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Surviving Survival : The Art and Science of Resilience
by Laurence Gonzales

Overview - The shark attacked while she was snorkeling, tearing through Micki Glenn s breast and shredding her right arm. Her husband, a surgeon, saved her life on the spot, but when she was safely home she couldn t just go on with her life. She had entered an even more profound survival journey: the aftermath.  Read more...

 
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More About Surviving Survival by Laurence Gonzales
 
 
 
Overview
The shark attacked while she was snorkeling, tearing through Micki Glenn s breast and shredding her right arm. Her husband, a surgeon, saved her life on the spot, but when she was safely home she couldn t just go on with her life. She had entered an even more profound survival journey: the aftermath. The survival experience changes everything because it invalidates all your previous adaptations, and the old rules don t apply. In some cases survivors suffer more in the aftermath than they did during the actual crisis. In all cases, they have to work hard to reinvent themselves. Drawing on gripping cases across a wide range of life-threatening experiences, Laurence Gonzales fashions a compelling argument about fear, courage, and the adaptability of the human spirit. Micki Glenn was later moved to say: I don t regret that this happened to me. It] has been . . . probably the single most positive experience I ve ever had. "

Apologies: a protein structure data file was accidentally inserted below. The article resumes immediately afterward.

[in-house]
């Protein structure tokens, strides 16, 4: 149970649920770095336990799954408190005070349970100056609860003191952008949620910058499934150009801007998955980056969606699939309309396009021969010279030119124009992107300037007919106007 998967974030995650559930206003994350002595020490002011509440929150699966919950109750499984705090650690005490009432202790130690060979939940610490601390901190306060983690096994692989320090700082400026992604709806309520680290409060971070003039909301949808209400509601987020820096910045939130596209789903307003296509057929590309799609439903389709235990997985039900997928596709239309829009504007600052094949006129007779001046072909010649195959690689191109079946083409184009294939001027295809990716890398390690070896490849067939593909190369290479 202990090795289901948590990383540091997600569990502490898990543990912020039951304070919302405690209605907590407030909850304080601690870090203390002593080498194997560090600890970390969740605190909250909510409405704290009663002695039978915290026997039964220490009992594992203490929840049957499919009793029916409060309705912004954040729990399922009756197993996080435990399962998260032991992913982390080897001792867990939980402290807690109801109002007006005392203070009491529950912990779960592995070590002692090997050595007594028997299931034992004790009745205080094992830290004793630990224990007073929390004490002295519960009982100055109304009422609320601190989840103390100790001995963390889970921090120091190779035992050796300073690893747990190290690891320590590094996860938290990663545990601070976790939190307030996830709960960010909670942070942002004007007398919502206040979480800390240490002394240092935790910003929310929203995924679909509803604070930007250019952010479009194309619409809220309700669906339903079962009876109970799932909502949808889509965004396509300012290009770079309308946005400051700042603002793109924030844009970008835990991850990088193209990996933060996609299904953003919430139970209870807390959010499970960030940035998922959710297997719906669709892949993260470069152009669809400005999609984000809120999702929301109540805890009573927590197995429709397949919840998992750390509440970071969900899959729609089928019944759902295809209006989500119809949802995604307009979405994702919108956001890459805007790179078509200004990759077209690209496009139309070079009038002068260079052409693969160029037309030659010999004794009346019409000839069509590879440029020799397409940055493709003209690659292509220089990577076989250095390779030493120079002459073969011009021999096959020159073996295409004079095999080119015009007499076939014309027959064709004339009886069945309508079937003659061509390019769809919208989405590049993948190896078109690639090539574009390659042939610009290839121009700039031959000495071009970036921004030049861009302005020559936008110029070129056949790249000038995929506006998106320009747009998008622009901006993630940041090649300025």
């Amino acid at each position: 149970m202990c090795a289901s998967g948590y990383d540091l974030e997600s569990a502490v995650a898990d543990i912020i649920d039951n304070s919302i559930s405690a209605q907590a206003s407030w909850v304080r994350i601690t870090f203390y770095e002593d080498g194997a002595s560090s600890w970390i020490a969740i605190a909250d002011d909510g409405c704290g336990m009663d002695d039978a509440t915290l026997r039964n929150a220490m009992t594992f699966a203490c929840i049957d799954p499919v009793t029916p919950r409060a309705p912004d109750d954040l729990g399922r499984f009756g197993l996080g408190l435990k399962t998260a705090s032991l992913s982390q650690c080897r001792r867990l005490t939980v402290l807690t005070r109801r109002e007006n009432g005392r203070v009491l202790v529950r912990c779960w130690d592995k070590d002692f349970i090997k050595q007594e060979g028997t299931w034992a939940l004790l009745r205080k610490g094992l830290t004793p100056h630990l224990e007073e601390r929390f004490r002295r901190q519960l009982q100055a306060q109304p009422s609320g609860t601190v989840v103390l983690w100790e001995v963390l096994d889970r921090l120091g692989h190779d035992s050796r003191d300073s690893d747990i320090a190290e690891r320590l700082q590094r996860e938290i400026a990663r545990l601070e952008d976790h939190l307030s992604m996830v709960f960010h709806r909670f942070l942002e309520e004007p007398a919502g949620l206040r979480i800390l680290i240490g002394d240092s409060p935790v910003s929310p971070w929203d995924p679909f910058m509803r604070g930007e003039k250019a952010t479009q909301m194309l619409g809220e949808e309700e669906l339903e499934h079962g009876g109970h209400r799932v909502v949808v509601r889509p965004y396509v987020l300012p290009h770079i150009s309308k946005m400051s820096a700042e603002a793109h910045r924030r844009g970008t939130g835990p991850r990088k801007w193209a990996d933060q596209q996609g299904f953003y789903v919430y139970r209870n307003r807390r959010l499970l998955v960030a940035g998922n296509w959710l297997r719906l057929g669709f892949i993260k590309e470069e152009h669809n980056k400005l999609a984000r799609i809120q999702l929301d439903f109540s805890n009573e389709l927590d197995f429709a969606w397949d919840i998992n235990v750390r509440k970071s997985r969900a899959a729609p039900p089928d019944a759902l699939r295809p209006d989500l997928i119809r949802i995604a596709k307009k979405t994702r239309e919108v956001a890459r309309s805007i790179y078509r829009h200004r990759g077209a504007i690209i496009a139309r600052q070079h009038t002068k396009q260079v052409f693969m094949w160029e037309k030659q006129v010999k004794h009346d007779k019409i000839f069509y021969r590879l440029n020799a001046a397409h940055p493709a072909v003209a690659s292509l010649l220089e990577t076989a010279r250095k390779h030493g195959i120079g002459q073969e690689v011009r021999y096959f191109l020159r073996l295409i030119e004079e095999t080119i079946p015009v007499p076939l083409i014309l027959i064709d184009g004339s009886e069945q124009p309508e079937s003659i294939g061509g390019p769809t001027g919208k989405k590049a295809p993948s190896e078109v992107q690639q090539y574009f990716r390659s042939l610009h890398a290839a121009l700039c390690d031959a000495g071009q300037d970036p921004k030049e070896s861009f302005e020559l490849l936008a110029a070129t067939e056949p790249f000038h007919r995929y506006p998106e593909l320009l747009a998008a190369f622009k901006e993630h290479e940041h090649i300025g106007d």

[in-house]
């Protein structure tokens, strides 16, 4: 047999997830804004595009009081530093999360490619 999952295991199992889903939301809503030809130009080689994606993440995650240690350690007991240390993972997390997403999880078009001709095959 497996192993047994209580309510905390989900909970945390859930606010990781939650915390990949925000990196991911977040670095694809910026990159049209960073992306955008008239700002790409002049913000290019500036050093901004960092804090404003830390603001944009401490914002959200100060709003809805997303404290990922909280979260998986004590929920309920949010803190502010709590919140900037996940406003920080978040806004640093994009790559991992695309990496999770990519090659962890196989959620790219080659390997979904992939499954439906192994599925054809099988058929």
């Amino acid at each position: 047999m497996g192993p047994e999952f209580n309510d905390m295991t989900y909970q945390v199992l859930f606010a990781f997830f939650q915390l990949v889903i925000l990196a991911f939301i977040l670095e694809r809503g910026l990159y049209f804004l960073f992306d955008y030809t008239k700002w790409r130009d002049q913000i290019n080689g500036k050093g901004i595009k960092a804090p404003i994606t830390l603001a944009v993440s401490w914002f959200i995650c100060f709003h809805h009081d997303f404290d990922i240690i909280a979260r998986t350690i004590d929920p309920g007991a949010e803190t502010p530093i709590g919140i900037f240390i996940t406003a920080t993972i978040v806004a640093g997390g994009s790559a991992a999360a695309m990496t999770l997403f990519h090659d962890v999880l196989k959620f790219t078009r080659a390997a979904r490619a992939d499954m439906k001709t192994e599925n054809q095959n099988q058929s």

Details
  • ISBN-13: 9780393083187
  • ISBN-10: 0393083187
  • Publisher: W. W. Norton & Company
  • Publish Date: September 2012
  • Page Count: 272


Related Categories

Books > Psychology > Psychopathology - Post Traumatic Stress Disorder
Books > Psychology > Mental Health

 
Publishers Weekly Reviews

Publishers Weekly® Reviews

  • Reviewed in: Publishers Weekly, page .
  • Review Date: 2012-06-11
  • Reviewer: Staff

Gonzales (Deep Survival: Who Lives, Who Dies, and Why), a National Magazine Award–winning journalist, tackles a difficult narrative: the near-deadly encounter and the life that must be lived afterward. The people whose stories he presents have endured trials ranging from entrapment in the jaws of a ferocious crocodile to the threat from an abusive husband. Gonzales follows these traumas into their aftermath, where the mind continues, often torturously, to repeat the incident. Gonzales, trying in part to identify common factors of postsurvival success, finds that often it is one’s ability to act (go back to school, learn to play golf, motorcycle cross-country), but it is also, he suggests, the brain’s wiring that makes it easier for some than for others to adapt. As in Deep Survival, Gonzales intersperses journalistic case studies with information about the brain and its responses to trauma. Such juxtapositions at times seem contrived and at odds with the emotionally charged experiences the author aims to convey. In fact, what emerges from all of the stories is that surviving survival cannot be reduced to a science or even a narrative. But for this reason the book will likely be useful for those with resonating experiences: the cases provide multidisciplinary evidence that nobody struggles in isolation. Agent: Gail Hochman. (Sept.)

 
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